The 1994 Video Where Steve Jobs Stares Down Mortality and Legacy

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Steve Jobs was almost always compelling, intensely so. The Loop noted this video interview from 1994 when a bearded Mr. Jobs was still at NeXT. I’m not sure what he was asked (something about equating computing to the Renaissance), but his answer is intensely compelling. His central thesis is that advances in computing technology are ephemeral, and that all of his work “will be obsolete by the time I’m 50.” What’s unsaid is that legacy wasn’t the thing that drove him. Mr. Jobs relentlessly pursued the future, and this answer is part and parcel of that drive.  I highly recommend watching it.

Check It Out: The 1994 Video Where Steve Jobs Stares Down Mortality and Legacy

5 Comments Add a comment

  1. Deeply insightful comment.

    While I concur with his thoughts about specific devices, and such contribution being fleeting, I part company on relative contribution and impact on the field or industry. These are far more resilient to the passage of time, even more so should that industry survive and grow.

    BTW: what is it with these bizarre avatars?

  2. BurmaYank

    The relative contribution & impact of each of those specific deposited layers of sedimentary rock is the elevation of their mountaintop.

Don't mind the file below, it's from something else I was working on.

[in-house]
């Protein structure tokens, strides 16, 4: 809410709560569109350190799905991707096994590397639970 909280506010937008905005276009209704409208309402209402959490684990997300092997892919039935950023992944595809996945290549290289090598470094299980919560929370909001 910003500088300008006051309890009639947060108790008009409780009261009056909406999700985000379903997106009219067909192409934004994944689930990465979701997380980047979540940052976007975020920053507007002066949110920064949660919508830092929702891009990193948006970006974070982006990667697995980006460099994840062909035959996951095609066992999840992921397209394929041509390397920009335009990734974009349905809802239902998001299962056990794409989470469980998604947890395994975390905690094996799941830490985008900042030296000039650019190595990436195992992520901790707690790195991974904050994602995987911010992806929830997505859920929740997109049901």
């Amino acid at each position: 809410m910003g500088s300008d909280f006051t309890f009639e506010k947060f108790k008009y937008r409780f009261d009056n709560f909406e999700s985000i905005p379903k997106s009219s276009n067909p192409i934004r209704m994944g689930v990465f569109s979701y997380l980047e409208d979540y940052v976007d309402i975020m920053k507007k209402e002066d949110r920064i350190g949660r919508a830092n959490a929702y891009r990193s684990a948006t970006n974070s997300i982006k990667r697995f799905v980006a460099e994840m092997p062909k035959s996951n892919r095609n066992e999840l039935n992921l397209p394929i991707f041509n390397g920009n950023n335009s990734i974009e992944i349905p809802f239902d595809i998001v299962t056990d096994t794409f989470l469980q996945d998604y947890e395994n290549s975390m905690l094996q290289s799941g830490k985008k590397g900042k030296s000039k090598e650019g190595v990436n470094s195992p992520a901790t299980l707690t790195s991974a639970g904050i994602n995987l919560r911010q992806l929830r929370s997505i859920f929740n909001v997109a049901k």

My hunch is that Steve saw clearly how each of the revolutionary devices he & his partners strove so earnestly to create actually were so quickly getting obscured by the radically different subsequent developments they made possible; Macs & other desktop computers I think will soon be as hard to find as Polaroid cameras & typewriters today, because I think the iPad/iPhone-AppleWatch is ushering in the advent of their replacement: the “KnowledgeNavigator”/AppleTV.

  3. BurmaYank

    It seems to me that Steve was utterly humbly content that his legacy should not be found in any of his dearly beloved brain-children, but rather in how high he helped make his mountaintop reach.

  4. I concur, that was one of his great strengths: that ideas are more important than form factors. I think this is by and large lost on most tech companies today (most, not all).

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